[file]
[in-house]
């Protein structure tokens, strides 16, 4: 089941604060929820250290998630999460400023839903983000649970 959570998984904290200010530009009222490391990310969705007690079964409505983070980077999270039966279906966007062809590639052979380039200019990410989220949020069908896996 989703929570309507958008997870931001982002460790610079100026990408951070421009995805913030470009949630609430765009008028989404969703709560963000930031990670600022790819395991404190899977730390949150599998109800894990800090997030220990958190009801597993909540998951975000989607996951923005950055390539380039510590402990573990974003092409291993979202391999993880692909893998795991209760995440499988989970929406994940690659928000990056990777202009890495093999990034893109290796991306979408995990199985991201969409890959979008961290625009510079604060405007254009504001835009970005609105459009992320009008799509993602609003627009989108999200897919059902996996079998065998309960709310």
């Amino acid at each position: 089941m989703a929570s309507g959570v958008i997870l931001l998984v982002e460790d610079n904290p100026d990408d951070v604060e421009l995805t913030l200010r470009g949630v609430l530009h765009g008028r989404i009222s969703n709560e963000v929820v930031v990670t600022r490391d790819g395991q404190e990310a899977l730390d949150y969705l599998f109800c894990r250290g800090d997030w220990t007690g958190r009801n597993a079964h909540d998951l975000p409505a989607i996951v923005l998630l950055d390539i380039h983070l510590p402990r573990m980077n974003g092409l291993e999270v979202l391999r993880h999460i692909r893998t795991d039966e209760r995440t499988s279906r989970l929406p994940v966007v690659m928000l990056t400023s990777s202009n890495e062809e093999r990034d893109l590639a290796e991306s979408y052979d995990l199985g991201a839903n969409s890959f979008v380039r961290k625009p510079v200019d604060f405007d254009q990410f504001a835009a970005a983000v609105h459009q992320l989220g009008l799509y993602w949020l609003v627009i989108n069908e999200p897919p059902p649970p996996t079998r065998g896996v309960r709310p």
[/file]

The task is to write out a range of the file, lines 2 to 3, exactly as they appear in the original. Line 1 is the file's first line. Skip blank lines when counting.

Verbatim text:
């Protein structure tokens, strides 16, 4: 089941604060929820250290998630999460400023839903983000649970 959570998984904290200010530009009222490391990310969705007690079964409505983070980077999270039966279906966007062809590639052979380039200019990410989220949020069908896996 989703929570309507958008997870931001982002460790610079100026990408951070421009995805913030470009949630609430765009008028989404969703709560963000930031990670600022790819395991404190899977730390949150599998109800894990800090997030220990958190009801597993909540998951975000989607996951923005950055390539380039510590402990573990974003092409291993979202391999993880692909893998795991209760995440499988989970929406994940690659928000990056990777202009890495093999990034893109290796991306979408995990199985991201969409890959979008961290625009510079604060405007254009504001835009970005609105459009992320009008799509993602609003627009989108999200897919059902996996079998065998309960709310």
């Amino acid at each position: 089941m989703a929570s309507g959570v958008i997870l931001l998984v982002e460790d610079n904290p100026d990408d951070v604060e421009l995805t913030l200010r470009g949630v609430l530009h765009g008028r989404i009222s969703n709560e963000v929820v930031v990670t600022r490391d790819g395991q404190e990310a899977l730390d949150y969705l599998f109800c894990r250290g800090d997030w220990t007690g958190r009801n597993a079964h909540d998951l975000p409505a989607i996951v923005l998630l950055d390539i380039h983070l510590p402990r573990m980077n974003g092409l291993e999270v979202l391999r993880h999460i692909r893998t795991d039966e209760r995440t499988s279906r989970l929406p994940v966007v690659m928000l990056t400023s990777s202009n890495e062809e093999r990034d893109l590639a290796e991306s979408y052979d995990l199985g991201a839903n969409s890959f979008v380039r961290k625009p510079v200019d604060f405007d254009q990410f504001a835009a970005a983000v609105h459009q992320l989220g009008l799509y993602w949020l609003v627009i989108n069908e999200p897919p059902p649970p996996t079998r065998g896996v309960r709310p």